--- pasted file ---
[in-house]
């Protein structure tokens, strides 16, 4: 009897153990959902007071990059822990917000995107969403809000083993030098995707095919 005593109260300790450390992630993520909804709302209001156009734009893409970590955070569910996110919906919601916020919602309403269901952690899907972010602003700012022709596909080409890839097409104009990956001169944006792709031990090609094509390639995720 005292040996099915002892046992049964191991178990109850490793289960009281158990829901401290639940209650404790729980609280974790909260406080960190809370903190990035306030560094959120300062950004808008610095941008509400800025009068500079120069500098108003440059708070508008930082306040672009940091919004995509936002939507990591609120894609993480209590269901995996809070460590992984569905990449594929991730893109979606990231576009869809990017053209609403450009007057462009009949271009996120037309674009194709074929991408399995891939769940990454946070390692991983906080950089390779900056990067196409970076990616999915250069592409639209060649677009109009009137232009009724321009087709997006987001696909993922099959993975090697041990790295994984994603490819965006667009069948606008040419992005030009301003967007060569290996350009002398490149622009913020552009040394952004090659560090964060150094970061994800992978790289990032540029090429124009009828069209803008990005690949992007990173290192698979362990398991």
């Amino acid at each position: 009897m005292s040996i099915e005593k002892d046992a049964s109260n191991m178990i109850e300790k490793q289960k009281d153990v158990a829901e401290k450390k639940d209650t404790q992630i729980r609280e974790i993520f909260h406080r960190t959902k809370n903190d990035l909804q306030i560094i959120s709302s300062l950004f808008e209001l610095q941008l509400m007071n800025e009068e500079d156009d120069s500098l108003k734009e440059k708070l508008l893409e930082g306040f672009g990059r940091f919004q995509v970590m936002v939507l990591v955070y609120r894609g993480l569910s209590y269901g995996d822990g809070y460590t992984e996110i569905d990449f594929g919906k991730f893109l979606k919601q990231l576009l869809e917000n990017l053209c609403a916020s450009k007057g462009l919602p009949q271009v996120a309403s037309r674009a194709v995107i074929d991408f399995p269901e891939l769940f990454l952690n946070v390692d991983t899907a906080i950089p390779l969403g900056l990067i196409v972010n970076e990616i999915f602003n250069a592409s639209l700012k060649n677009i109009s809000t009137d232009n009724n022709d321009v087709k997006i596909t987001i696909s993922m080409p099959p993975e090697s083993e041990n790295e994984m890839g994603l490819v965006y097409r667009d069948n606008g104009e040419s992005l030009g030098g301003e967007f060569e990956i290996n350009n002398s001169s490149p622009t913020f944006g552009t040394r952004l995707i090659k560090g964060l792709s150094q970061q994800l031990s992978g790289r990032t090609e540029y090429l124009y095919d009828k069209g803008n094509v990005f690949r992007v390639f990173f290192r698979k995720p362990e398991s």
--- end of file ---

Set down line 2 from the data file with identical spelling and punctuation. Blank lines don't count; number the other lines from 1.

């Protein structure tokens, strides 16, 4: 009897153990959902007071990059822990917000995107969403809000083993030098995707095919 005593109260300790450390992630993520909804709302209001156009734009893409970590955070569910996110919906919601916020919602309403269901952690899907972010602003700012022709596909080409890839097409104009990956001169944006792709031990090609094509390639995720 005292040996099915002892046992049964191991178990109850490793289960009281158990829901401290639940209650404790729980609280974790909260406080960190809370903190990035306030560094959120300062950004808008610095941008509400800025009068500079120069500098108003440059708070508008930082306040672009940091919004995509936002939507990591609120894609993480209590269901995996809070460590992984569905990449594929991730893109979606990231576009869809990017053209609403450009007057462009009949271009996120037309674009194709074929991408399995891939769940990454946070390692991983906080950089390779900056990067196409970076990616999915250069592409639209060649677009109009009137232009009724321009087709997006987001696909993922099959993975090697041990790295994984994603490819965006667009069948606008040419992005030009301003967007060569290996350009002398490149622009913020552009040394952004090659560090964060150094970061994800992978790289990032540029090429124009009828069209803008990005690949992007990173290192698979362990398991």